|Surgery for Victims of War (ICRC, 1998, 225 p.)|
SURGERY FOR VICTIMS OF WAR
Much has been written about the theory and principles of war surgery as practised by military medical units. This book, which summarizes the practical experience of eminent specialists from different parts of the world, aims to provide a broad introduction to the subject for members of surgical teams, whether military or civilian, who may be faced with the treatment of wounded in situations or armed conflict - situations which demand a quite different approach from that normally found in civilian practice.
Among the subjects covered are: first aid, triage and reception of casualties, skin grafts, infection, treatment of neglected and mismanaged wounds, the treatment of wounds to different parts of the body, burns, reconstructive surgery and anaesthesia.
One of the chief characteristics of warfare is that sophisticated weapons cause highly damaging wounds, for the most part contaminated, in a context in which the medical infrastructure is poor. Field hospitals, such as those set up by the Red Cross in conflict zones, have to serve both as hospitals of first contact and as referral units, combining primary, secondary and basic reconstructive surgery. As the authors of this book point out, these circumstances require surgeons to have an all-round approach and to be able to use very simple means of treatment, often improvising to achieve maximum care under difficult conditions.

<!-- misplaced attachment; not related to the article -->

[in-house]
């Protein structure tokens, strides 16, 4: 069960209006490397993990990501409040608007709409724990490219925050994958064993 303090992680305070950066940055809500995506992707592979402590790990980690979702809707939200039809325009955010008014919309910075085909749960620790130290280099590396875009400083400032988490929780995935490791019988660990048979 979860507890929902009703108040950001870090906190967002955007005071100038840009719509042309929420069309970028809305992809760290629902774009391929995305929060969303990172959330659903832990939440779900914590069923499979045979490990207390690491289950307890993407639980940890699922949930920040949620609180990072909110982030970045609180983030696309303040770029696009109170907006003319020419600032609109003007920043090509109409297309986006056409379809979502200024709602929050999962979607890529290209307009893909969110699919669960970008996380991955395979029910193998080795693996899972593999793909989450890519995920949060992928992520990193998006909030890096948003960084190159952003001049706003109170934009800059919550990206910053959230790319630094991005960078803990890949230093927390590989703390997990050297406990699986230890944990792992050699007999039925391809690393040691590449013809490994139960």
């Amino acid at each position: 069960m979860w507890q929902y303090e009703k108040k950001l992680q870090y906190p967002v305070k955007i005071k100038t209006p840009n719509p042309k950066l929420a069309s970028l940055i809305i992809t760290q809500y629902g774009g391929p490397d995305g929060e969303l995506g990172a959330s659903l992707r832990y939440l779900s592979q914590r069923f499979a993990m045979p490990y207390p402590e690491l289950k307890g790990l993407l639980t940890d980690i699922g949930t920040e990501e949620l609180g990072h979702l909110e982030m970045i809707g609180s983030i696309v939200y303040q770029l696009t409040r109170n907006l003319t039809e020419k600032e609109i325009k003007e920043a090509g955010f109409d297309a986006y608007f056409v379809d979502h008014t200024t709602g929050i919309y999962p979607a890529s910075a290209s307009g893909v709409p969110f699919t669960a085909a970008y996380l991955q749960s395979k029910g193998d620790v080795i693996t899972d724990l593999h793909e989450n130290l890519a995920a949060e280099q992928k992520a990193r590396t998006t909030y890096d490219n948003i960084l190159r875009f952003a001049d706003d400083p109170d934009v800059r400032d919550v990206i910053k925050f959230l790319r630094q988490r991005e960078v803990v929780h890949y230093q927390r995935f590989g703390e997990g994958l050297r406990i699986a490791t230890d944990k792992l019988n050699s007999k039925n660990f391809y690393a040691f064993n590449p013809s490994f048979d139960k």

The International Committee of the Red Cross (ICRC), founded in 1864 with the express purpose of improving medical care for the wounded in wartime, has published this book in the hope that its own experience in this field - and that of the book's authors - will help give victims of warfare the best possible chance of survival and recovery.
INTERNATIONAL COMMITTEE OF THE RED CROSS/GENEVA